alexa Effects of intranasal histamine on the cough reflex in subjects with allergic rhinitis.
Pharmaceutical Sciences

Pharmaceutical Sciences

Journal of Bioequivalence & Bioavailability

Author(s): Plevkova J, Brozmanova M, Pecova R, Tatar M

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Abstract In the present study we investigated the effects of nasal histamine on the intensity of coughing and the effects of intensified nasal breathing following nasal histamine on cough sensitivity (CS) in 14 subjects with seasonal allergic rhinitis. The study consisted of two parts performed one week apart. First, baseline CS to capsaicin was determined, followed by intranasal histamine challenge (4 mg/ml, 0.1 ml) and the count of the number of coughs to inhaled capsaicin on the background of most intensive nasal symptoms (sneezing, itching, rhinorrhea, and nasal blockage) evoked by histamine. In the second part, CS was determined after intranasal histamine followed by 10 min of intensified nasal breathing through the nose or mouth in a randomized order at 2-day intervals. The number of coughs induced after intranasal histamine was significantly higher, compared with intranasal saline, [9 (7-12) vs. 4.5 (4-6), P<0.001]. CS also was significantly increased after nasal histamine, but nasal intensified breathing failed to cause any changes in CS. We conclude that stimulation of nasal mucosa with histamine enhanced the cough response in subjects with allergic rhinitis.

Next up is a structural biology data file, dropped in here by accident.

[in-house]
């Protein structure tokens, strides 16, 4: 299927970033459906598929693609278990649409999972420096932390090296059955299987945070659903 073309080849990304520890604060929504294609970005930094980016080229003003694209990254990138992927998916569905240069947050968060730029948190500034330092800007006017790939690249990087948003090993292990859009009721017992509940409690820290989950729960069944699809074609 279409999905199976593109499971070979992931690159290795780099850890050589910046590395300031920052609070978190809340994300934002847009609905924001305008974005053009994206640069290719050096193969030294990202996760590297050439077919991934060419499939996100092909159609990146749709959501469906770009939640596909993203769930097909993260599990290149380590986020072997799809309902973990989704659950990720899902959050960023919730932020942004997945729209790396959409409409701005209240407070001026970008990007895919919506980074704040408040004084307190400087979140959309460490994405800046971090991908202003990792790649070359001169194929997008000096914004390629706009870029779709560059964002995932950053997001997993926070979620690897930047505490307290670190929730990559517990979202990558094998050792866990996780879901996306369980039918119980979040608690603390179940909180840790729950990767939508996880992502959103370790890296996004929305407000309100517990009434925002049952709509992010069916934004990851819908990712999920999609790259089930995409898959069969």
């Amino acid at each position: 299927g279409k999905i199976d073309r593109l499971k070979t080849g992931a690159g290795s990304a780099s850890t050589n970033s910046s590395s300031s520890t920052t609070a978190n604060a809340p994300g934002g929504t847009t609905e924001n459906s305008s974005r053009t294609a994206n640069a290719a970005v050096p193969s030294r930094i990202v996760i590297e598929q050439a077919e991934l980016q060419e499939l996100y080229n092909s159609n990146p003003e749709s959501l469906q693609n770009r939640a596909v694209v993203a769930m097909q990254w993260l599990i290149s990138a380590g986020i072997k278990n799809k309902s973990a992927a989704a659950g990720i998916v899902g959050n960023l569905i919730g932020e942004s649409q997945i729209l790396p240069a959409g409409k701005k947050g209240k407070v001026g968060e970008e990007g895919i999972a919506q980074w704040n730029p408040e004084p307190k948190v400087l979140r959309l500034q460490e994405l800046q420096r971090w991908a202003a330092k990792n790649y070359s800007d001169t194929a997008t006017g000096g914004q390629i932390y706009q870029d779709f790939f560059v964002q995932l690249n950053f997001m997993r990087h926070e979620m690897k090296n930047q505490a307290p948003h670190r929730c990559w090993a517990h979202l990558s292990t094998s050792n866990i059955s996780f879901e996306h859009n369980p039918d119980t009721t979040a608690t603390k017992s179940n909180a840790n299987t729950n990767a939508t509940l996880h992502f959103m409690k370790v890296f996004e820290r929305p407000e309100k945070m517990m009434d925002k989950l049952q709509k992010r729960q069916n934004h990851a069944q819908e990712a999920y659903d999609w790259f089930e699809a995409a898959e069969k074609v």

This article was published in J Physiol Pharmacol and referenced in Journal of Bioequivalence & Bioavailability

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